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Discussion Starter #1 (Edited)
These tests are used to check the CDI system. There are no valid tests for the CDI unit so this is an elimination process. If all these tests are good then the CDI is at fault. Before replacing a CDI all these components have to test good.
Use a multi-meter and set it to measure electrical resistance in Ohms.


Coil Test:Primary Side.Measure the resistance between the Yellow and Green wires.
The Yellow and Green wires being measured will be coming out of the spark plug coil.
The resistance should be less than 1 Ohm. Spec is .35 to .55 ohms
Secondary Side: Measure the resistance of the spark plug wires with the plug end caps removed, they unscrew. Insert a probe into each wire. Spec is 7.2K ohms to 8.8K ohms for the stock Honda coil, other coils will have different spec's.
Plug End Caps: Measure the resistance of the plug end caps. Spec is 5K ohms. Replacement part number is NGK XD05F

Stator Tests:
The connectors used are found under the left side cover
Measure the resistance of the Pink and Green wires.
The Pink and Green wires to measure will be going into the bundle that goes along the frame and eventually to the stator. This is the advancer pickup sensor
The resistance should be about 135 Ohms. New Spec 129 Ohms

Measure the resistance between the White and Blue wires.
These wires to measure will be going along the frame and eventually to the stator also. This is the CDI power source
The resistance should be about 85 Ohms. New Spec 84.2 Ohms

Measure the resistance between the Brown and Light blue wires.
These wires to measure will be going along the frame and eventually to the stator also. This is the primary pickup coil, the aluminum piece outside the rotor
The resistance should be about 207 ohms. New Spec 203 Ohms

The stator ohm readings listed can exceed the old spec by no more than 1 ohm, more than that will have a negative effect on the timing advance.
The New Spec was obtained by measuring 2 NOS stators, fresh unused old stock early model with the bullet Blue and White wire connectors.

Run/Kill and Ignition switch Tests:
Connect one probe to the Black w/White tracer pigtail wire coming out of the main wiring harness that connects to the CDI unit. Connect the other probe to the negative battery terminal. The results should be:
Ignition switch on, Run/Kill switch in Run position: Infinite Ohms reading meaning an open circuit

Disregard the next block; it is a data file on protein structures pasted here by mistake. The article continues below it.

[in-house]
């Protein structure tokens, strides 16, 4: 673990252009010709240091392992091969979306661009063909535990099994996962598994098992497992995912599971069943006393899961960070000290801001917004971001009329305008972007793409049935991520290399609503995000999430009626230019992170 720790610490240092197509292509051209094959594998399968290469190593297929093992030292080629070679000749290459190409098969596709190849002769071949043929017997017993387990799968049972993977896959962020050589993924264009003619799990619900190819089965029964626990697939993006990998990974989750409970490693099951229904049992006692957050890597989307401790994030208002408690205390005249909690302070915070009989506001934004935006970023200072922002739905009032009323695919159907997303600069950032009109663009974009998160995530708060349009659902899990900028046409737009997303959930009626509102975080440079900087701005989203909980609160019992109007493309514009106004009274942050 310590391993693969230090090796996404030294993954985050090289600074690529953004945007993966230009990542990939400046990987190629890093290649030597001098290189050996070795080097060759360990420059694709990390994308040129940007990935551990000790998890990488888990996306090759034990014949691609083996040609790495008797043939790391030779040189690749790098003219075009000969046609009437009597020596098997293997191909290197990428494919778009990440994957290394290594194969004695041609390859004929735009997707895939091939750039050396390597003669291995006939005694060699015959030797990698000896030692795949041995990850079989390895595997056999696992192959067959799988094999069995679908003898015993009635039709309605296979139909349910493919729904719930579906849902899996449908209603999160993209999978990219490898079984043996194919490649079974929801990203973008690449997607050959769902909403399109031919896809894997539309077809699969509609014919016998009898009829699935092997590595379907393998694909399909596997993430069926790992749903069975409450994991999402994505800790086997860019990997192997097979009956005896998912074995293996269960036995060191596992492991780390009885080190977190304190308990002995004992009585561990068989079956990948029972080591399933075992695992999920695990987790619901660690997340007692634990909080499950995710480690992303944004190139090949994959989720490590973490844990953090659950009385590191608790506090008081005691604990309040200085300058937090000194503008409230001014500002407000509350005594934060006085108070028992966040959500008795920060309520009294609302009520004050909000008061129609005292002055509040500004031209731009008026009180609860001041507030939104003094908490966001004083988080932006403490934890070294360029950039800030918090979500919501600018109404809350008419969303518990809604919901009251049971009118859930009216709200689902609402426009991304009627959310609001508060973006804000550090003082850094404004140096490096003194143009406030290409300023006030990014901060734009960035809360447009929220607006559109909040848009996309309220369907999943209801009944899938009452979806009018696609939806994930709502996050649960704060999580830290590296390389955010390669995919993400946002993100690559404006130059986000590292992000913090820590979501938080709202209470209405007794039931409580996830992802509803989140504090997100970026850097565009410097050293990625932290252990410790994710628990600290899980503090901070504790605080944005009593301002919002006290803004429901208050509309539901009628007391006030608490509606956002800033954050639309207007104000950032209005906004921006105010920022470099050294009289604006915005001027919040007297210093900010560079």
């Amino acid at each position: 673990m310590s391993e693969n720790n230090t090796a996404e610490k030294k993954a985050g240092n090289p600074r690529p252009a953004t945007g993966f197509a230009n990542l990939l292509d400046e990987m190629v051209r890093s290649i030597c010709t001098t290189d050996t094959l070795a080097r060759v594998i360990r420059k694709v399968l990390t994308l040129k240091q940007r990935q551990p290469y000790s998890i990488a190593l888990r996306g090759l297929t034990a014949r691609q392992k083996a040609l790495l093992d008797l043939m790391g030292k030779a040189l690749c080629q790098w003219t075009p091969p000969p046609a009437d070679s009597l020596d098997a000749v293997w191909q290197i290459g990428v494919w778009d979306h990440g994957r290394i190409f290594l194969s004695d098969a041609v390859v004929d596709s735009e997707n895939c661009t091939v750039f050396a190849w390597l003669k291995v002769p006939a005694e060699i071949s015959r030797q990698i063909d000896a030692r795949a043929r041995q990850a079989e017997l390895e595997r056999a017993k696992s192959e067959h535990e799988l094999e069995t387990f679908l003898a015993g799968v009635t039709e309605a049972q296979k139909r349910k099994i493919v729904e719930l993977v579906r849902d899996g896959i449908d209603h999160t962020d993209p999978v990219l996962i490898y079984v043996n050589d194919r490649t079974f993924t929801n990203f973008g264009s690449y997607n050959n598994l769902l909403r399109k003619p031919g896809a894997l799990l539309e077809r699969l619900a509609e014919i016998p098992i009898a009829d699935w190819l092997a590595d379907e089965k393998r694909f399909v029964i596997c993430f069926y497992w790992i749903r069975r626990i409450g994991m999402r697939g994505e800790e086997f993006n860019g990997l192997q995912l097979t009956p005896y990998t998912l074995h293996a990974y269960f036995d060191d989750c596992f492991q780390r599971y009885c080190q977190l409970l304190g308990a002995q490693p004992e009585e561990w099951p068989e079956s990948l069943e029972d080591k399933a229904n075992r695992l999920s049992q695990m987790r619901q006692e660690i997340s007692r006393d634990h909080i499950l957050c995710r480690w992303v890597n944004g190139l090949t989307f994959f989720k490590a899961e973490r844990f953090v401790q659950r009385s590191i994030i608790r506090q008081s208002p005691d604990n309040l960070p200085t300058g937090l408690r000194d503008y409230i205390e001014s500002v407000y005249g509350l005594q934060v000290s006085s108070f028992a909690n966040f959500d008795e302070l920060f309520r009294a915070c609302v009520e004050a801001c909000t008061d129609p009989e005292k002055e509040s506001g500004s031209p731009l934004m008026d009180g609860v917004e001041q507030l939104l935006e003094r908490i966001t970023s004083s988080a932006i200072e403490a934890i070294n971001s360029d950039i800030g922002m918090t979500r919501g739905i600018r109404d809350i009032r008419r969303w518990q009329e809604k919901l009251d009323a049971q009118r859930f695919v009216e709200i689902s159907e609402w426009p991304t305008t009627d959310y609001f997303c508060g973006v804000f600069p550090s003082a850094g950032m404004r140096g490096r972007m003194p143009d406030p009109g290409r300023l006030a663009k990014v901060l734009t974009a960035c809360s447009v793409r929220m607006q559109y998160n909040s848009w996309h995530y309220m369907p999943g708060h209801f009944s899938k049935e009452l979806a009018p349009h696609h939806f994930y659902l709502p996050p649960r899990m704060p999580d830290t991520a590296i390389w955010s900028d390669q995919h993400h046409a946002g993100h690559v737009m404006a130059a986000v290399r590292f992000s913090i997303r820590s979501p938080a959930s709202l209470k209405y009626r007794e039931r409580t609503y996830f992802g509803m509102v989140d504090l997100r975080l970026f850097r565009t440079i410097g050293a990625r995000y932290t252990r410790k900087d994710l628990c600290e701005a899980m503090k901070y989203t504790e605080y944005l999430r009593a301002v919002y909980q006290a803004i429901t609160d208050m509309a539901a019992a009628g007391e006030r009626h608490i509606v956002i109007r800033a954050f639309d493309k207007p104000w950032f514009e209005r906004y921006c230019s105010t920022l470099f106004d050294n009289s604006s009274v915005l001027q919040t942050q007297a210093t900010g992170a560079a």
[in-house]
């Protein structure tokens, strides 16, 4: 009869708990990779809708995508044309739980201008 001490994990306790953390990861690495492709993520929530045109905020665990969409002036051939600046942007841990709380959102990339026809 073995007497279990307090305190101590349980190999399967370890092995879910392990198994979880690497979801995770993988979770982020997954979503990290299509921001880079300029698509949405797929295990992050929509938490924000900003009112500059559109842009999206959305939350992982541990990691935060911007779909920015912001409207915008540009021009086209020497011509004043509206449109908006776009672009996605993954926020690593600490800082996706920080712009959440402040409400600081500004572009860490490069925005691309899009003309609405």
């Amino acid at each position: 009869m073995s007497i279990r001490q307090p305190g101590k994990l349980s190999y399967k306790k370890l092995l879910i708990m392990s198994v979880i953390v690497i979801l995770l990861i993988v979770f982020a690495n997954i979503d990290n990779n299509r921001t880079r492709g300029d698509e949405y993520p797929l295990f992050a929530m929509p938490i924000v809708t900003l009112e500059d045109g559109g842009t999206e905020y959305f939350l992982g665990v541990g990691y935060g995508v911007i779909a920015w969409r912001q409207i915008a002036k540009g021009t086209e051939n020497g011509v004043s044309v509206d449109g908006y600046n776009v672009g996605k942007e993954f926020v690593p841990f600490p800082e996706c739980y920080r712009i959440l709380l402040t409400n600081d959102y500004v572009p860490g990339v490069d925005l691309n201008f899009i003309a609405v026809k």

Ignition switch on, Run/Kill switch in Off position: Zero ohms or close to that showing the circuit is closed/completed to ground
Ignition switch OFF, Run/Kill in any position: Zero ohms or close to that showing the circuit is closed/completed to ground

Alternator Tests: Select/connect to one Yellow wire with a probe. Connect the other probe to one of the remaining 2 Yellow wires, resistance should be below 1 ohm. Repeat twice using a different wire each time. If the readings are good then test each of the Yellow wires with one probe connected to ground. There should be an Infinite ohms reading meaning none of the charging coils is shorted to ground.

NOTE: Some VOM's are auto-ranging meaning they switch ohm scales as needed and some are range selectible. If you have to select the range be sure to do that matching the expected ohm range.
NOTE 2: Came across a different set of tests from Rex's Speed Shop in the UK
 

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This is what the group has needed for a while, Jim. It's been meted out in bits and pieces, but, having it all in one sticky is awesome.
 

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Discussion Starter #3
I've been meaning to do this for awhile, finally got around to it.
 

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Hi Jim,

Brought my 84 CB450sc out of storage a few days ago. There is a 20 seconds delay between hitting the start button and starter starts cranking on the 1st try and around 10 seconds delay on subsequent starts. Tested the battery its fully charged and stator seems charging fine. Thanks...
 

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Discussion Starter #5
This could be the starter button or the solenoid. Put a test light to the Yellow w/Red wire are the solenoid, push the starter button and it should light up immediately. If not then the button switch is the source, if it does then either the solenoid is lazy or there's a ground problem for the solenoid
 

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Thanks Jim, for the clear instructions. So its the solenoid and not the switch. A follow up quick question, the positive post on the solenoid is always live regardless if the bike ignition and kill switch are off. Is that normal?